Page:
‘He’s got a bad attitude,’ sighed my client – let’s call him Mark – when we met recently.
‘How do you know?’ I asked.
‘What do you mean? He’s just got a bad attitude.’
‘How does it manifest itself? What does he does to make you think he has a bad attitude?’
Mark and I went on to discuss the details of the behaviour this team member was demonstrating. Why does this matter? Well, imagine someone tells you to ‘be creative’ or ‘be strategic’ or ‘be funny’ or ‘be romantic’. How do you do that? As a coach, I’d find it really difficult to help you explore how you could ‘be’ those things. If we were to look at the ways in which people behave when they are being strategic or creative or romantic or funny, we’d be able to explore how you could incorporate something similar into your behaviour.
Talking to someone about their attitude can be a really tricky conversation. She may not agree that she has a bad attitude. He may acknowledge there’s a problem but not know what to do about it. Assessing someone’s attitude can be seen as a very subjective area: the specifics of behaviour are more objective.
Mark and I went through the following process he could use with his team member:
Identify the behaviour
What is the person doing that leads you to feel he has a bad attitude? Is he always late? Does he seem unprepared for meetings? Is she dismissive of constructive feedback? Does she speak badly of her colleagues?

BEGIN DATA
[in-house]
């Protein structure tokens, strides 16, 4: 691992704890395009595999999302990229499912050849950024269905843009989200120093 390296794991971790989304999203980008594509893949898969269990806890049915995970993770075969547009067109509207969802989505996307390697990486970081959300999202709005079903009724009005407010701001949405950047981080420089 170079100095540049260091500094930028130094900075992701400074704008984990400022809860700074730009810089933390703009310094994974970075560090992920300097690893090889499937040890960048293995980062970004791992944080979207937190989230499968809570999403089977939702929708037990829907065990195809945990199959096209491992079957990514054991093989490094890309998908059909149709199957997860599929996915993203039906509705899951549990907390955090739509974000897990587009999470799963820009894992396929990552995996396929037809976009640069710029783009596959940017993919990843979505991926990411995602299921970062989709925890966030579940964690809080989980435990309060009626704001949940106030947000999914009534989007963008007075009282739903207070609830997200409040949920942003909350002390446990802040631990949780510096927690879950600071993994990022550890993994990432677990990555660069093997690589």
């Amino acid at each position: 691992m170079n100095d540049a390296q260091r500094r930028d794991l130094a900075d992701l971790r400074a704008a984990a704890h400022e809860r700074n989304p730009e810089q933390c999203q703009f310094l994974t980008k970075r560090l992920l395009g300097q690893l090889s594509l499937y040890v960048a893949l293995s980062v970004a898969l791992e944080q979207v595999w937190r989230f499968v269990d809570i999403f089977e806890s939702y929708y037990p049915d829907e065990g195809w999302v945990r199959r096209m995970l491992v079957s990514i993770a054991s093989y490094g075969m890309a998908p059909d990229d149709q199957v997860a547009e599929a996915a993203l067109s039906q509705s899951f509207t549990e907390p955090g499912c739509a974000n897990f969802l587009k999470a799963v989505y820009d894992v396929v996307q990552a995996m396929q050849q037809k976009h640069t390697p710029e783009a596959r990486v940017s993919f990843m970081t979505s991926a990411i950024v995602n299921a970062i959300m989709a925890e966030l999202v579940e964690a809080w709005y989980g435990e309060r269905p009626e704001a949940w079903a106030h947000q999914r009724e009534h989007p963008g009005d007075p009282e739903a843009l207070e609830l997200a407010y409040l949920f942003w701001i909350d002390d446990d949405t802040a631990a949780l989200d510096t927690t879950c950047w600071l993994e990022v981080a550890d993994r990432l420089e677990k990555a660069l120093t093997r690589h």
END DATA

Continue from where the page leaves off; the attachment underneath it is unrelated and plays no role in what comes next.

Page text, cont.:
Describe the behaviour
It’s never easy to have a conversation like this with a colleague but it helps if you can give specific examples. Stick to the facts of what you have observed rather than emotional judgments.
Discuss the impact of the behaviour
The bad attitude must be having an impact otherwise it wouldn’t be an issue. How does your colleague’s behaviour affect his own progress, relationships and work? How does it affect others? This will help your colleague understand the benefits of changing behaviour.
Agree changes in behaviour
We can’t impose behavioural change on someone: it’s an individual’s choice. Help her identify what she would like to change and find out what you can do to help.
Arrange to get together again to review the situation, offering your continued support and encouragement.
Of course, attitude and behaviour apply to every one of us. It’s useful to review our own behaviour and how others will perceive our attitude.
Today’s pebble for you to consider: do you consider yourself to have a good attitude? How does your behaviour support that?
What do you think?
Turning over pebbles is the blog of Thinking Space Coaching. If you’d like to make progress in your work and life, why not email me to see how we could work together?